Welcome back – in our last blog we discussed the main causes of plantar fasciitis (which is just the technical name for an injury to the structure that runs along the bottom of your foot). We also discussed that plantar fasciitis usually strikes first thing in the morning when you get out of bed, giving you heel pain that can feel like you have just stepped on a sharp pin, and what the main causes of the heel pain are.
In this next blog, we will discuss the various effective treatments that are available for plantar fasciitis and underline the importance of ensuring that your heel pain is accurately diagnosed so the right treatment plan can be put in place – a very important step in ensuring you get pain free fast.
As mentioned, while plantar fasciitis is a very common cause of heel pain, it must be accurately diagnosed to ensure the right treatment plan is put in place. Not all heel pain is due to plantar fasciitis. In fact there are a number of other conditions that could cause pain around the heel region, which need different treatments. This is where the skills of a qualified Podiatrist comes into the picture – we have the education and experience to accurately diagnose the cause of your heel pain and tailor a personal and effective treatment plan to get you back on your feet pain free.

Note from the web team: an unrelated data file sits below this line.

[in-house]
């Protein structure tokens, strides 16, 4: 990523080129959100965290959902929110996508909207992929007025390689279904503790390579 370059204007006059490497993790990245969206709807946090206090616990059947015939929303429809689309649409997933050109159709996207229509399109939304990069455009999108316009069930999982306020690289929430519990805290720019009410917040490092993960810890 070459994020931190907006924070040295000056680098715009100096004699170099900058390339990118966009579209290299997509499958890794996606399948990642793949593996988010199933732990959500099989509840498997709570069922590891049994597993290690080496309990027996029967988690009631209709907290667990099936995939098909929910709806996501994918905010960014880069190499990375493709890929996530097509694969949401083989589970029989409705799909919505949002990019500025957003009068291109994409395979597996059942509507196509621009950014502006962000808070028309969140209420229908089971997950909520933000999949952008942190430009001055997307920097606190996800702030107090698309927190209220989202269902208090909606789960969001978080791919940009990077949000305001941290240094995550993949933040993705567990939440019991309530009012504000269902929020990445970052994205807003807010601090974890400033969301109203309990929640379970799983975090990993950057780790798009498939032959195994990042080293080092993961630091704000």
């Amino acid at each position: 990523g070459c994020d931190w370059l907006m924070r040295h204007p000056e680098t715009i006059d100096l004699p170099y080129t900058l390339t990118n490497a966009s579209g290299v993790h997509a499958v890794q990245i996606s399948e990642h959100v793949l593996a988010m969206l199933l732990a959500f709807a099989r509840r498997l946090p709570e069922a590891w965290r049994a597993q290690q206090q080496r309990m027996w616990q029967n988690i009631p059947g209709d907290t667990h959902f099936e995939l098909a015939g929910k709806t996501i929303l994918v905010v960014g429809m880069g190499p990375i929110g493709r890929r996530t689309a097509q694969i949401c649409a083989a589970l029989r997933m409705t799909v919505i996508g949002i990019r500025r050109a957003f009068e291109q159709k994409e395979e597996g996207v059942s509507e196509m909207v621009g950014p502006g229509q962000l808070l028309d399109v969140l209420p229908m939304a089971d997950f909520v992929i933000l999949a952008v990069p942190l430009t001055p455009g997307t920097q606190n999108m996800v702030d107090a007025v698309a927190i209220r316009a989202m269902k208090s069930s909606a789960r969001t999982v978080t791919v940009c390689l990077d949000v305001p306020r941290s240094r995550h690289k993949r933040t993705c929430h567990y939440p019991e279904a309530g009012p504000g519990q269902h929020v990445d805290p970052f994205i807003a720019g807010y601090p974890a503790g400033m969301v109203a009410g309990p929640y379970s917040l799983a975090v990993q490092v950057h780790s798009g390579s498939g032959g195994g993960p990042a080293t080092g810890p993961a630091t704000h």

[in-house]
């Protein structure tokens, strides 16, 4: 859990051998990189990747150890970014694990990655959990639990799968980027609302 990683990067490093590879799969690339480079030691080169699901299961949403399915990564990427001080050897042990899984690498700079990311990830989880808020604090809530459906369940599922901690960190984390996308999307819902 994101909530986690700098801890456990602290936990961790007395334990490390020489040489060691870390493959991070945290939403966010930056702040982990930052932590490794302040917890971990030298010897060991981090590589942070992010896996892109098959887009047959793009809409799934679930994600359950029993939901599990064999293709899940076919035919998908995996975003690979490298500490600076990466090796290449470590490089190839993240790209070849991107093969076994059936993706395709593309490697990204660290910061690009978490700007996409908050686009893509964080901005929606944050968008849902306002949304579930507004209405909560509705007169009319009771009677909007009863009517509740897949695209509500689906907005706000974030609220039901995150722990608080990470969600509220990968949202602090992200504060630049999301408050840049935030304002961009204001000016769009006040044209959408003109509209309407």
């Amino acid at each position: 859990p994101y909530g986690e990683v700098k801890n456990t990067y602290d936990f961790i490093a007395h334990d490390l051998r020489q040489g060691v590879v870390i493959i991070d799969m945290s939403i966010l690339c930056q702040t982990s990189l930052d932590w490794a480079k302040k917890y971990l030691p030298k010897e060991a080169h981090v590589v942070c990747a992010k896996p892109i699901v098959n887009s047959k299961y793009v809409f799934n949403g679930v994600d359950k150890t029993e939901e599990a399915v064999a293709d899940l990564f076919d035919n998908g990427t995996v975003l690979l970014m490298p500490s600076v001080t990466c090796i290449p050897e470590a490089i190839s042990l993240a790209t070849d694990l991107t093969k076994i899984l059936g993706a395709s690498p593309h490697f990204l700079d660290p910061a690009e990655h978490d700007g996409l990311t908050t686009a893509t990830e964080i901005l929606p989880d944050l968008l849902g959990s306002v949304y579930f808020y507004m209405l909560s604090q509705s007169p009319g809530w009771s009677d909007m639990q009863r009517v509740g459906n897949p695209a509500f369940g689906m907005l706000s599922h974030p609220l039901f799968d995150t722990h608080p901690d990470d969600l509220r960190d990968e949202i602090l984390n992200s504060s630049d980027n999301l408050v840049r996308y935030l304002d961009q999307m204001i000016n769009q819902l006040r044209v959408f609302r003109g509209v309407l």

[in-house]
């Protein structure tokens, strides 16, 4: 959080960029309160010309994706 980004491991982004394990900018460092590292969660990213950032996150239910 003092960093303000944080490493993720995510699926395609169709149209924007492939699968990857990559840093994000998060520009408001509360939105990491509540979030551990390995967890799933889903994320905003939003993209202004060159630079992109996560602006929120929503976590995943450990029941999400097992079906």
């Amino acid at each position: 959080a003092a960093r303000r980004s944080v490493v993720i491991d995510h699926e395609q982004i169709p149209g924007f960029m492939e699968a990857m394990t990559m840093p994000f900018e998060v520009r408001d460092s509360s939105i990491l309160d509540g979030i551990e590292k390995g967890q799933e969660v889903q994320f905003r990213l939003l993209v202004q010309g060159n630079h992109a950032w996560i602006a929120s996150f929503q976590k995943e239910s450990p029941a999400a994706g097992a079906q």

Our podiatrists will firstly ask you a lot of questions about your heel pain and also find out a bit more about your activities, work and lifestyle. We then ask the question, why you? What is happening to you that is causing you to get heel pain and not the guy sitting in the desk opposite you at work? This is where things get a bit more technical and when we start looking in to the way you walk and the way your foot moves. We use the assistance of modern technology (good old video analysis) to watch you walk. There are other assessments we do and are specific to your particular heel pain.
Depending on the diagnosis, a Podiatrist will prescribe you a treatment plan with one, or a combination, of the following treatment strategies (the good news is, when prescribed correctly, these treatments can work fast):
· Plantar fasciitis stretching: starting with gentle stretches for the calf and bottom of the foot can often relieve the pressure on the plantar fascia and provide the start of heel pain relief.
· Plantar fasciitis exercises: the source of your plantar fasciitis may be a lack of strength in key supporting muscles in the foot and lower limbs therefore it may be necessary to strengthen these muscles with specialised exercises to ensure your plantar fascia is able to function effectively and without pain.
· Plantar fasciitis taping: an effective strategy for relieving heel pain in the immediate term that can supplement longer term strategies.
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Now that you know what plantar fasciitis is, what causes and how to treat it, we trust you can now see that you really don’t have to put up with heel pain any longer. Experience tells us that ignoring it will likely only make it worse, so if you have started to get a sharp pain in your heel after long periods of inactivity, you should take action and book in to see a podiatrist before any further damage is done.